4 min read

Yesterday, the Next.js researchers announced that the latest version–v7– of its React Framework is now production-ready. The Next.js 7 has had 26 canary releases and 3.4 million downloads so far.

Alongwith the 7th version release, they have also launched a completely redesigned nextjs.org. This version is power-packed with faster boot and re-compilation improvements, better error reporting, static CDN support and much more.

Key highlights of the Next.js 7

DX Improvements

The Next.js 7 includes many significant improvements to the build and debug pipelines. With the inclusion of webpack 4, Babel 7 and improvements and optimizations on the codebase, Next.js can now boot up to 57% faster during development.

Also, due to the new incremental compilation cache, any changes made by the user into the code will build 40% faster.

While developing and building users will now see a better real time feedback with the help of webpackbar.

Better error reporting with react-error-overlay

Until now, users would render the error message and its stack trace. From this version, react-error-overlay has been used to enrich the stack trace with:

  • Accurate error locations for both server and client errors
  • Highlights of the source to provide context
  • A full rich stack trace

react-error-overlay makes it easy to open the text editor by just clicking on a specific code block.

Upgraded compilation pipeline: Webpack 4 and Babel 7

Webpack 4

This version of Next.js is now powered by the latest webpack 4, with numerous improvements and bugfixes including:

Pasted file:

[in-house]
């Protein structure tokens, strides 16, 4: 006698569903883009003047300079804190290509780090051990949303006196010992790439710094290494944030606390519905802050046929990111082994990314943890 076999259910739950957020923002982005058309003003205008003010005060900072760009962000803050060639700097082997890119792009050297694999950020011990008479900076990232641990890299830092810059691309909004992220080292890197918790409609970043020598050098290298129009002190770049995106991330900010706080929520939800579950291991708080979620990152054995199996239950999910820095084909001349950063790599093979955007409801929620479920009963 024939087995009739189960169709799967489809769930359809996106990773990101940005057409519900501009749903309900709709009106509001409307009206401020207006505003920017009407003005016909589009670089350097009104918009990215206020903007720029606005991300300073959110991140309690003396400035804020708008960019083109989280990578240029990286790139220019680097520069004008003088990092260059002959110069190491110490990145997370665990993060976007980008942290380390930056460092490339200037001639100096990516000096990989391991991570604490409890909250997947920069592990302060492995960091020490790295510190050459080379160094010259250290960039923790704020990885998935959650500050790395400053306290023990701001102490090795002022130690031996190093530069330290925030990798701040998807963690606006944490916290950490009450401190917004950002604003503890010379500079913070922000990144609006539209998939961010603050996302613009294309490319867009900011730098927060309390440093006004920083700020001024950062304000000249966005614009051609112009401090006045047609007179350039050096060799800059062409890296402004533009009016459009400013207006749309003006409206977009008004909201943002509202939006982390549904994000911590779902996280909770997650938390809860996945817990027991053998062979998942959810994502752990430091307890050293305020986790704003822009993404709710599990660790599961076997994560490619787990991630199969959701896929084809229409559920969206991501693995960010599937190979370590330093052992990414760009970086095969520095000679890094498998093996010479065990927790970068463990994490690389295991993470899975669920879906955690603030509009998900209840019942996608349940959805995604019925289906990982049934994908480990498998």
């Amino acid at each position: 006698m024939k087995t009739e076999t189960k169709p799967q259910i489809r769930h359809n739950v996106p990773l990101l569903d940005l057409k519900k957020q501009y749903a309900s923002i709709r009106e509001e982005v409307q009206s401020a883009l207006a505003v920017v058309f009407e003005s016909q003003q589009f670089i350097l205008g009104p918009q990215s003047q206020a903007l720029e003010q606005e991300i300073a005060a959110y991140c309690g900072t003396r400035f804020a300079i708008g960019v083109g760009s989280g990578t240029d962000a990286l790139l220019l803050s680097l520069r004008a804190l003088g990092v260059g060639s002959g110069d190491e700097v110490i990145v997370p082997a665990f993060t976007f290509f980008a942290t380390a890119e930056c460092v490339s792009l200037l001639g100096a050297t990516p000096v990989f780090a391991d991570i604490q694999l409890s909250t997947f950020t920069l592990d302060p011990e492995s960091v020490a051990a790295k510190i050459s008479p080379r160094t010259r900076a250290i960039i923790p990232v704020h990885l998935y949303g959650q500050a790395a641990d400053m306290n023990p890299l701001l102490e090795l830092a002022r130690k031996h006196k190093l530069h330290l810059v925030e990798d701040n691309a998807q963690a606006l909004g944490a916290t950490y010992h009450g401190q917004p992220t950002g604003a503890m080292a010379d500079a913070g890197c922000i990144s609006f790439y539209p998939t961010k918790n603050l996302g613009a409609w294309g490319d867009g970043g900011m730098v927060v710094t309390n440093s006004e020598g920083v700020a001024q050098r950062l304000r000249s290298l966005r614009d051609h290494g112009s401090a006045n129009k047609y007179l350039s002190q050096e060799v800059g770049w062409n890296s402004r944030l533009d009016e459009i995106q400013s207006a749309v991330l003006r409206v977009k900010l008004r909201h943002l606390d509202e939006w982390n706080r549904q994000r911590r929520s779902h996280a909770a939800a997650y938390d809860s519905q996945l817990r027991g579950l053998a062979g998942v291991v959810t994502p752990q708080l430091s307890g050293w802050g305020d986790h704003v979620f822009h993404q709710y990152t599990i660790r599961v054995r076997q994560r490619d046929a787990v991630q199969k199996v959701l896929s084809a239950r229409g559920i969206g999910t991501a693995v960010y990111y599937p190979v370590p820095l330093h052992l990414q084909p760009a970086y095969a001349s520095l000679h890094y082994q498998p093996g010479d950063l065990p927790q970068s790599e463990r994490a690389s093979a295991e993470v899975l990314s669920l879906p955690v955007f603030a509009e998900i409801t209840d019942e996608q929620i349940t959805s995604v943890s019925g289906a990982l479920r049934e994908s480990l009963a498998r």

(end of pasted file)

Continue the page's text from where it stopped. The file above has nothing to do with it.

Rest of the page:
• Support for .mjs source files
  • Code splitting improvements
  • Better tree-shaking (removal of unused code) support

Another new feature is WebAssembly support. Here’s an example of how Next.js can even server-render WebAssembly.

With webpack 4, a new way of extracting CSS from bundles called mini-extract-css-plugin is introduced. @zeit/next-css, @zeit/next-less, @zeit/next-sass, and @zeit/next-stylus are now powered by mini-extract-css-plugin.

Babel 7

Next.js 7 now uses the stable version of Babel (Babel 7). For a full list of changes in Babel 7, head over to its release notes.

Some of the main features of Babel 7 are:

  • Typescript support, for Next.js you can use @zeit/next-typescript
  • Fragment syntax support
  • babel.config.js support
  • overrides property to apply presets/plugins only to a subset of files or directories

Standardized Dynamic Imports

Starting with Next.js 7, it no longer has the default import() behavior. This means users get full import() support out of the box.

This change is fully backwards-compatible as well. Making use of a dynamic component remains as simple as:

import dynamic from 'next/dynamic'
const MyComponent = dynamic(import('../components/my-component'))
export default () => {
  return 
     
}

Static CDN support

With Next.js 7 the directory structure of .next is changed to match the url structure:

https://cdn.example.com/_next/static//pages/index.js
// mapped to:
.next/static//pages/index.js

While researchers also recommend using the proxying type of CDN, this new structure allows users of a different type of CDN to upload the .next directory to their CDN.

Smaller initial HTML payload

As Next.js pre-renders HTML, it wraps pages into a default structure with ,

, and the JavaScript files needed to render the page.

This initial payload was previously around 1.62kB. With Next.js 7 the initial HTML payload has been optimized, it is now 1.5kB, a 7.4% reduction, making your pages leaner.

React Context with SSR between App and Pages

Starting from Next.js 7 there is support for the new React context API between pages/_app.js and page components.

Previously it was not possible to use React context in between pages on the server side. The reason for this was that webpack kept an internal module cache instead of using require.cache. The Next.js developers have written a custom webpack plugin that changes this behavior to share module instances between pages.

In doing so users can not only use the new React context but also reduce Next.js’s memory footprint when sharing code between pages.

To know more about these and other features in detail, visit the Next.js 7 blog.

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